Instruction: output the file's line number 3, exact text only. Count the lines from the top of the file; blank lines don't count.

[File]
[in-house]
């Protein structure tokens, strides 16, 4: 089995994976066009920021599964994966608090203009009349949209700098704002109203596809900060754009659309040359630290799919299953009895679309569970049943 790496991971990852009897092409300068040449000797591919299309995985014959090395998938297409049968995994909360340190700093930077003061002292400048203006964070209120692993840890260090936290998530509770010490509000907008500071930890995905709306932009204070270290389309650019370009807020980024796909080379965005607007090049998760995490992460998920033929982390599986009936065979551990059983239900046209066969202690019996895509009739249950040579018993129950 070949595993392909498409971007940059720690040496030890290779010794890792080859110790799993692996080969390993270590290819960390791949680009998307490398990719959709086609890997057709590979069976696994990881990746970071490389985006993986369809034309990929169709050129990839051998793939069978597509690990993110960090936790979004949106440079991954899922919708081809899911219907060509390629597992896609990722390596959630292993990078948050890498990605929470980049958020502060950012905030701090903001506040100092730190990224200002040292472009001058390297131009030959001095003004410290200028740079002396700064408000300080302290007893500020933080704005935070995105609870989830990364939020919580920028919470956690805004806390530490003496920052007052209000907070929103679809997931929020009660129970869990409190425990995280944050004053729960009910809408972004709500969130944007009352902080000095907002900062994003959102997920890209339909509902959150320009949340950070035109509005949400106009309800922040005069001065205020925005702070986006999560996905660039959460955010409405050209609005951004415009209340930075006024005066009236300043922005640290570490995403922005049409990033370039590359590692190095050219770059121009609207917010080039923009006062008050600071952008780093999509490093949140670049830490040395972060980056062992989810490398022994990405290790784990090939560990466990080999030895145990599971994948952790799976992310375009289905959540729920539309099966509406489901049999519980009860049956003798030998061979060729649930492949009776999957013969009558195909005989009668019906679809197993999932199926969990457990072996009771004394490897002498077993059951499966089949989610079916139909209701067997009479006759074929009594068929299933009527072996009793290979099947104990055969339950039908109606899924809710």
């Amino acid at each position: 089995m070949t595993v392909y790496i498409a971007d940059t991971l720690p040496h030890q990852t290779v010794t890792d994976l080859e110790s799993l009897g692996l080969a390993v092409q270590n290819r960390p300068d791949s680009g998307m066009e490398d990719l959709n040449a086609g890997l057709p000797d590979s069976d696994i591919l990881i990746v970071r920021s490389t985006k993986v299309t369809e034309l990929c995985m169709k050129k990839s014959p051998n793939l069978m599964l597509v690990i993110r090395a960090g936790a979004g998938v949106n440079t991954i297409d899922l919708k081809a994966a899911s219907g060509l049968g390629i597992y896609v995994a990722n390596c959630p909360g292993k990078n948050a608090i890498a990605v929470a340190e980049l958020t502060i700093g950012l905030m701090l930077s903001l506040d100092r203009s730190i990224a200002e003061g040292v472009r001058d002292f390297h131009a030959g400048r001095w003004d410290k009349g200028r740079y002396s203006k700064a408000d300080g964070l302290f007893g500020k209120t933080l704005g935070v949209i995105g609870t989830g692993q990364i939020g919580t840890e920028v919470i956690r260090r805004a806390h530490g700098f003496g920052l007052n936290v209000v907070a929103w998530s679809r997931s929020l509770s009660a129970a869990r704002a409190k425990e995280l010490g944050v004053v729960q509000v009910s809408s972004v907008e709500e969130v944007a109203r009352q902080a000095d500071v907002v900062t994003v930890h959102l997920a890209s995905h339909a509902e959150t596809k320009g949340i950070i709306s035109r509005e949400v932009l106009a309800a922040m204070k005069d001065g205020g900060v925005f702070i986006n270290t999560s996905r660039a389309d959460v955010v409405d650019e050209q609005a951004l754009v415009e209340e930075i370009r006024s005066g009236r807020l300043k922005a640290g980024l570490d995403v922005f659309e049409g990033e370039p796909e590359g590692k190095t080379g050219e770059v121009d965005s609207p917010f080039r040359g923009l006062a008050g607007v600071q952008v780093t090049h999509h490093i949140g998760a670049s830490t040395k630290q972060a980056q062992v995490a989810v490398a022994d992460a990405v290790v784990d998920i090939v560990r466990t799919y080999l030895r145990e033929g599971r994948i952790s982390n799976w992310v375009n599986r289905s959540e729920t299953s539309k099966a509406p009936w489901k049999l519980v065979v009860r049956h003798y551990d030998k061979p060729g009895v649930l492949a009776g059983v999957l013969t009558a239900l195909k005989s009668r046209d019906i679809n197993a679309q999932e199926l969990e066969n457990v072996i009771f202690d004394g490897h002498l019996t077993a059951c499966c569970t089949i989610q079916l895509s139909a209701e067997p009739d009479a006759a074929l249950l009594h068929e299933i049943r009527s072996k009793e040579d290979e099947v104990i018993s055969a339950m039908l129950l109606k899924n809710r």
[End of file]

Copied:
């Amino acid at each position: 089995m070949t595993v392909y790496i498409a971007d940059t991971l720690p040496h030890q990852t290779v010794t890792d994976l080859e110790s799993l009897g692996l080969a390993v092409q270590n290819r960390p300068d791949s680009g998307m066009e490398d990719l959709n040449a086609g890997l057709p000797d590979s069976d696994i591919l990881i990746v970071r920021s490389t985006k993986v299309t369809e034309l990929c995985m169709k050129k990839s014959p051998n793939l069978m599964l597509v690990i993110r090395a960090g936790a979004g998938v949106n440079t991954i297409d899922l919708k081809a994966a899911s219907g060509l049968g390629i597992y896609v995994a990722n390596c959630p909360g292993k990078n948050a608090i890498a990605v929470a340190e980049l958020t502060i700093g950012l905030m701090l930077s903001l506040d100092r203009s730190i990224a200002e003061g040292v472009r001058d002292f390297h131009a030959g400048r001095w003004d410290k009349g200028r740079y002396s203006k700064a408000d300080g964070l302290f007893g500020k209120t933080l704005g935070v949209i995105g609870t989830g692993q990364i939020g919580t840890e920028v919470i956690r260090r805004a806390h530490g700098f003496g920052l007052n936290v209000v907070a929103w998530s679809r997931s929020l509770s009660a129970a869990r704002a409190k425990e995280l010490g944050v004053v729960q509000v009910s809408s972004v907008e709500e969130v944007a109203r009352q902080a000095d500071v907002v900062t994003v930890h959102l997920a890209s995905h339909a509902e959150t596809k320009g949340i950070i709306s035109r509005e949400v932009l106009a309800a922040m204070k005069d001065g205020g900060v925005f702070i986006n270290t999560s996905r660039a389309d959460v955010v409405d650019e050209q609005a951004l754009v415009e209340e930075i370009r006024s005066g009236r807020l300043k922005a640290g980024l570490d995403v922005f659309e049409g990033e370039p796909e590359g590692k190095t080379g050219e770059v121009d965005s609207p917010f080039r040359g923009l006062a008050g607007v600071q952008v780093t090049h999509h490093i949140g998760a670049s830490t040395k630290q972060a980056q062992v995490a989810v490398a022994d992460a990405v290790v784990d998920i090939v560990r466990t799919y080999l030895r145990e033929g599971r994948i952790s982390n799976w992310v375009n599986r289905s959540e729920t299953s539309k099966a509406p009936w489901k049999l519980v065979v009860r049956h003798y551990d030998k061979p060729g009895v649930l492949a009776g059983v999957l013969t009558a239900l195909k005989s009668r046209d019906i679809n197993a679309q999932e199926l969990e066969n457990v072996i009771f202690d004394g490897h002498l019996t077993a059951c499966c569970t089949i989610q079916l895509s139909a209701e067997p009739d009479a006759a074929l249950l009594h068929e299933i049943r009527s072996k009793e040579d290979e099947v104990i018993s055969a339950m039908l129950l109606k899924n809710r």